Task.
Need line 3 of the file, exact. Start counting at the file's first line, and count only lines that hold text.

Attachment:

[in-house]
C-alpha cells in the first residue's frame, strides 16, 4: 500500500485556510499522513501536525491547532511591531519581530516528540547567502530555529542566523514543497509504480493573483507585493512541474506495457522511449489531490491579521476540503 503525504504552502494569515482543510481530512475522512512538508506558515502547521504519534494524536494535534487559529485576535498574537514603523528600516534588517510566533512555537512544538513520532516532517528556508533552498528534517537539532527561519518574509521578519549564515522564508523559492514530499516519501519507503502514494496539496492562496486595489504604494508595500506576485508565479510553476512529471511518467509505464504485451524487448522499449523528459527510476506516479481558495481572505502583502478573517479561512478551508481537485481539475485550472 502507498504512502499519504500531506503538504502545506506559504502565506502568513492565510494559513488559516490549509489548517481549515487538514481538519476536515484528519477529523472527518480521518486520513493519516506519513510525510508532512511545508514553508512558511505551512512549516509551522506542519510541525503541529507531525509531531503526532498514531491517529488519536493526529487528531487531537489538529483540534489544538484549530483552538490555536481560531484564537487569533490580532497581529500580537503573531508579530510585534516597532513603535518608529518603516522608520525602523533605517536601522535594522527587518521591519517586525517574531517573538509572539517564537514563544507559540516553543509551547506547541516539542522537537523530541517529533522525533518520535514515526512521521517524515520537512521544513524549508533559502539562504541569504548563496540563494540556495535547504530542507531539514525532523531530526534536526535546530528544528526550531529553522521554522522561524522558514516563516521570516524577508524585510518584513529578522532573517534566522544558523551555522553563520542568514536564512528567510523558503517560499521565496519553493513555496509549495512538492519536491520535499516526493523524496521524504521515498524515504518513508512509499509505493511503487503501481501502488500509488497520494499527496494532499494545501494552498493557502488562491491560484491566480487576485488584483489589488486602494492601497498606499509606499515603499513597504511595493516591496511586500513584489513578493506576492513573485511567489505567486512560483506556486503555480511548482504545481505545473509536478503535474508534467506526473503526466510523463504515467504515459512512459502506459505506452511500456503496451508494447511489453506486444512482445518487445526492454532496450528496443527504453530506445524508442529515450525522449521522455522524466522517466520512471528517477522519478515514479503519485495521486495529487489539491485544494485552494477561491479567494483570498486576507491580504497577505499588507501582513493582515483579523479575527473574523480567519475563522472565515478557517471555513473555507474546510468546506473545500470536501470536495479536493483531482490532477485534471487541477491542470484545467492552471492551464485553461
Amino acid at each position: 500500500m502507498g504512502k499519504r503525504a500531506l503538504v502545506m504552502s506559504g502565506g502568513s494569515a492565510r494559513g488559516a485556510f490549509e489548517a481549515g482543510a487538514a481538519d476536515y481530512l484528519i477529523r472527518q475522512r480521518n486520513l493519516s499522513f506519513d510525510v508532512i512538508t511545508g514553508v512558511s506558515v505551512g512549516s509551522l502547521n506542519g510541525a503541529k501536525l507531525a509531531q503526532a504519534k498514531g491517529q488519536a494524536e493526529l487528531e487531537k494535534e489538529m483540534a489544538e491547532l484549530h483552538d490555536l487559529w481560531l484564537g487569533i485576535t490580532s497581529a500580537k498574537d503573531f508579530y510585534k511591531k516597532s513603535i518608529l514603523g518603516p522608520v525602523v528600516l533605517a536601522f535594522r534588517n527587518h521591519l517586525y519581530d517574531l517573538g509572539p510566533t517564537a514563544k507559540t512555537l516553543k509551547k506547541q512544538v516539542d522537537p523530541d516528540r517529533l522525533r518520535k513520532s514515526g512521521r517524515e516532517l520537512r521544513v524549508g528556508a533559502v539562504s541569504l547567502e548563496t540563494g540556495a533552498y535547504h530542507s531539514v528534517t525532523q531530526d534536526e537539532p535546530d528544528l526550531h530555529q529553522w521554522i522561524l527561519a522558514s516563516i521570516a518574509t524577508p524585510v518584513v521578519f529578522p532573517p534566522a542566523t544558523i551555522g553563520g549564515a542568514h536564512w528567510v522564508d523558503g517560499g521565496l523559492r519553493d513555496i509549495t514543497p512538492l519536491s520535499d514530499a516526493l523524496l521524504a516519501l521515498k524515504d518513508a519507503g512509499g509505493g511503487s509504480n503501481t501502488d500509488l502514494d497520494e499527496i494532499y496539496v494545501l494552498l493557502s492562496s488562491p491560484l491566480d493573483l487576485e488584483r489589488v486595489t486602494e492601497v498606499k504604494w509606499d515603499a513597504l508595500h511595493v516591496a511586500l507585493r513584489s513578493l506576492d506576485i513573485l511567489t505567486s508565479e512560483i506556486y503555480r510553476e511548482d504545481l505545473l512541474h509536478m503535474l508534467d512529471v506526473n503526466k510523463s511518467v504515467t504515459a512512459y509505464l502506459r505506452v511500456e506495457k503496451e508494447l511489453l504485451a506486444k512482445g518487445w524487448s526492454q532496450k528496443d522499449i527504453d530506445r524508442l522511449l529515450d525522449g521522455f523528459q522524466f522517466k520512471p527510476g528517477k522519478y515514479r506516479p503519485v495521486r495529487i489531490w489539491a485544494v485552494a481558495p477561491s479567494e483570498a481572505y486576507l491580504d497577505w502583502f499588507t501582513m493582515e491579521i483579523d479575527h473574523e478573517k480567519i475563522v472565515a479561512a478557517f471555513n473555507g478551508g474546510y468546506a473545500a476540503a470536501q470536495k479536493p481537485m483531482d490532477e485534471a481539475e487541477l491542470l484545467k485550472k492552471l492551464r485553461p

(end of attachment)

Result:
Amino acid at each position: 500500500m502507498g504512502k499519504r503525504a500531506l503538504v502545506m504552502s506559504g502565506g502568513s494569515a492565510r494559513g488559516a485556510f490549509e489548517a481549515g482543510a487538514a481538519d476536515y481530512l484528519i477529523r472527518q475522512r480521518n486520513l493519516s499522513f506519513d510525510v508532512i512538508t511545508g514553508v512558511s506558515v505551512g512549516s509551522l502547521n506542519g510541525a503541529k501536525l507531525a509531531q503526532a504519534k498514531g491517529q488519536a494524536e493526529l487528531e487531537k494535534e489538529m483540534a489544538e491547532l484549530h483552538d490555536l487559529w481560531l484564537g487569533i485576535t490580532s497581529a500580537k498574537d503573531f508579530y510585534k511591531k516597532s513603535i518608529l514603523g518603516p522608520v525602523v528600516l533605517a536601522f535594522r534588517n527587518h521591519l517586525y519581530d517574531l517573538g509572539p510566533t517564537a514563544k507559540t512555537l516553543k509551547k506547541q512544538v516539542d522537537p523530541d516528540r517529533l522525533r518520535k513520532s514515526g512521521r517524515e516532517l520537512r521544513v524549508g528556508a533559502v539562504s541569504l547567502e548563496t540563494g540556495a533552498y535547504h530542507s531539514v528534517t525532523q531530526d534536526e537539532p535546530d528544528l526550531h530555529q529553522w521554522i522561524l527561519a522558514s516563516i521570516a518574509t524577508p524585510v518584513v521578519f529578522p532573517p534566522a542566523t544558523i551555522g553563520g549564515a542568514h536564512w528567510v522564508d523558503g517560499g521565496l523559492r519553493d513555496i509549495t514543497p512538492l519536491s520535499d514530499a516526493l523524496l521524504a516519501l521515498k524515504d518513508a519507503g512509499g509505493g511503487s509504480n503501481t501502488d500509488l502514494d497520494e499527496i494532499y496539496v494545501l494552498l493557502s492562496s488562491p491560484l491566480d493573483l487576485e488584483r489589488v486595489t486602494e492601497v498606499k504604494w509606499d515603499a513597504l508595500h511595493v516591496a511586500l507585493r513584489s513578493l506576492d506576485i513573485l511567489t505567486s508565479e512560483i506556486y503555480r510553476e511548482d504545481l505545473l512541474h509536478m503535474l508534467d512529471v506526473n503526466k510523463s511518467v504515467t504515459a512512459y509505464l502506459r505506452v511500456e506495457k503496451e508494447l511489453l504485451a506486444k512482445g518487445w524487448s526492454q532496450k528496443d522499449i527504453d530506445r524508442l522511449l529515450d525522449g521522455f523528459q522524466f522517466k520512471p527510476g528517477k522519478y515514479r506516479p503519485v495521486r495529487i489531490w489539491a485544494v485552494a481558495p477561491s479567494e483570498a481572505y486576507l491580504d497577505w502583502f499588507t501582513m493582515e491579521i483579523d479575527h473574523e478573517k480567519i475563522v472565515a479561512a478557517f471555513n473555507g478551508g474546510y468546506a473545500a476540503a470536501q470536495k479536493p481537485m483531482d490532477e485534471a481539475e487541477l491542470l484545467k485550472k492552471l492551464r485553461p